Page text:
Clustering Continued

Without one big fat model that transforms movie data into a single feature space, we need a step-wise approach for clustering. First, a greedy step is required to drive the movie into the right region of the space and then we can use a fine-grained model to find similar neighbors in this region of the space.

A naive approach would be to use extra data, like the genre, to perform the first clustering step and frankly, this works very well. If we want to find similar movies to Star Wars, we first walk into the science fiction region and then we use our combined topic model to find the best matches among all movies in that region. In case of multiple genres, we could combine all movies from the genres and then return the best matches from all of them. However, since we cannot determine weights for each genre the results might be far away from optimal.

That is why we decided to create meta genres by using the learned topics. To assign a movie to a genre, we determine the maximal excitation of the neurons from a specific topic model. The step is repeated for all topic models. At the end we have a list of values, between 0 and 1 that describe the matching of the keywords with a topic. Now, we can sort the list and use the Top-K excitations as our meta genres. Stated differently, we use the meta genres as cluster IDs for a movie and we even went a step further and also stored the excitation values as an indicator how much the movie fits into the genre. The values were then used as weights in the neighboring step.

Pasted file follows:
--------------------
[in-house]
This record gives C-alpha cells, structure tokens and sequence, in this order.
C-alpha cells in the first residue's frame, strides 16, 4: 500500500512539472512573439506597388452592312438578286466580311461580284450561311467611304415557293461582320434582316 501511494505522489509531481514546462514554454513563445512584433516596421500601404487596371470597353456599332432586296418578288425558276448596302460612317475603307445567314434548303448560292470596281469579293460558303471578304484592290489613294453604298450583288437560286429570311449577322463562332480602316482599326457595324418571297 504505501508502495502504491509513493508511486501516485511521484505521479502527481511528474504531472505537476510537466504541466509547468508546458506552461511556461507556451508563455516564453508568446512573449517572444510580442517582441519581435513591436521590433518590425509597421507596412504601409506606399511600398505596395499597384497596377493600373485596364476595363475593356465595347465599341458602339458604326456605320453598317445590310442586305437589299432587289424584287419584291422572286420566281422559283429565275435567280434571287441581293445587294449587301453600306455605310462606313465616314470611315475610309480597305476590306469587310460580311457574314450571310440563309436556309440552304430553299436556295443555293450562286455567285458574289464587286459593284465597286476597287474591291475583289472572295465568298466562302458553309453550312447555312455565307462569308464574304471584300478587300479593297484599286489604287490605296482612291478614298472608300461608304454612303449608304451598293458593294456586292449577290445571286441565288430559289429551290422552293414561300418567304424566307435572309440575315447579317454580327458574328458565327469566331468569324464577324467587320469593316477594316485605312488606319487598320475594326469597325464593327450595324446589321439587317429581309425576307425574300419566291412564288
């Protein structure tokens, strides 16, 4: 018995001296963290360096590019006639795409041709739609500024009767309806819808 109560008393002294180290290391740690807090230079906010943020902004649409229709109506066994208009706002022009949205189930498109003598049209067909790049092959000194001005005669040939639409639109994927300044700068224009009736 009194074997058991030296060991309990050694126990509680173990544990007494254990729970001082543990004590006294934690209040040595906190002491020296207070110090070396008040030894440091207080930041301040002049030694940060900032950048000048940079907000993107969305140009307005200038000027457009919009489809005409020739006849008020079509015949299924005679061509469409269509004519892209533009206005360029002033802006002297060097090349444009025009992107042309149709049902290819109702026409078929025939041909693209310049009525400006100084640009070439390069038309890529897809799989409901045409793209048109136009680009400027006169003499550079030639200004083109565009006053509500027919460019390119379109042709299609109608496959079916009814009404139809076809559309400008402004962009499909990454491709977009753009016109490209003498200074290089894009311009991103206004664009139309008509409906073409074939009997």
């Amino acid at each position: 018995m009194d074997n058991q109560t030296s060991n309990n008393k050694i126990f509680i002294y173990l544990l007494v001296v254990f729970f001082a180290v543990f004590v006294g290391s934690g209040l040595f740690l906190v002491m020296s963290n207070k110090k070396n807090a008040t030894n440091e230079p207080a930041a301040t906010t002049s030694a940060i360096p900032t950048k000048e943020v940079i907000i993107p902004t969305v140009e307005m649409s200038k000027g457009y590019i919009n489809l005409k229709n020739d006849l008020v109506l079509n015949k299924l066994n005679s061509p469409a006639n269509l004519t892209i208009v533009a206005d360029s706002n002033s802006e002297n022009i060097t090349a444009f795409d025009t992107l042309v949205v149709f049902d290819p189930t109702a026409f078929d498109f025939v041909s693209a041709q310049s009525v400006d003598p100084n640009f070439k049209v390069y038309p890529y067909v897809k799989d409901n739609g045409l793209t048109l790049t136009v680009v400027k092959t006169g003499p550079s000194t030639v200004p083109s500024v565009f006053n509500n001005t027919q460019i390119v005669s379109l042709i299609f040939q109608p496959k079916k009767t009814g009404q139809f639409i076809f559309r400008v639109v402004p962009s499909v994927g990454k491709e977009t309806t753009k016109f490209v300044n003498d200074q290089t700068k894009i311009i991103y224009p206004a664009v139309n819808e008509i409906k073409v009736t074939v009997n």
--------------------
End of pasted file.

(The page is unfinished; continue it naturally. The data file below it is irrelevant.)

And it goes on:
But of course this is all theory and we were interested how well this approach actually works to predict the original genre of a movie. As a simple test, we predicted the Top-1 genre for an arbitrary set of movies and then we compared the values with the original values. As expected, there were quite a few errors. Especially for movies with limited keywords or keywords which are very ambiguous.

For instance, the first Spider-Man movie was tagged in the genres ‘teen’ and ‘superhero’. This is not too far away from the truth if we consider the topics of the movie, because high-school and teenagers are definitely important parts of it. On the other hand that means that the chance to cluster Spider-Man movies together is lower since later movie parts might focus on other topics and that means other tags are more likely; for example, ‘sci-fi’ and ‘superhero’.

In all, the feature space spanned by our model might confuse users since they expect to cluster Spider-Man together because they recognize a common theme in the movie which is the hero itself! While our model focuses on the latent topics it found, and the keywords are not sufficient to extract a ‘spider-man’ concept in all of them. This is a good example that content-based models largely depend on the given meta data why collaborative models might be able to infer a better hidden structure for Spider-Man if the rating behavior of users is similar.


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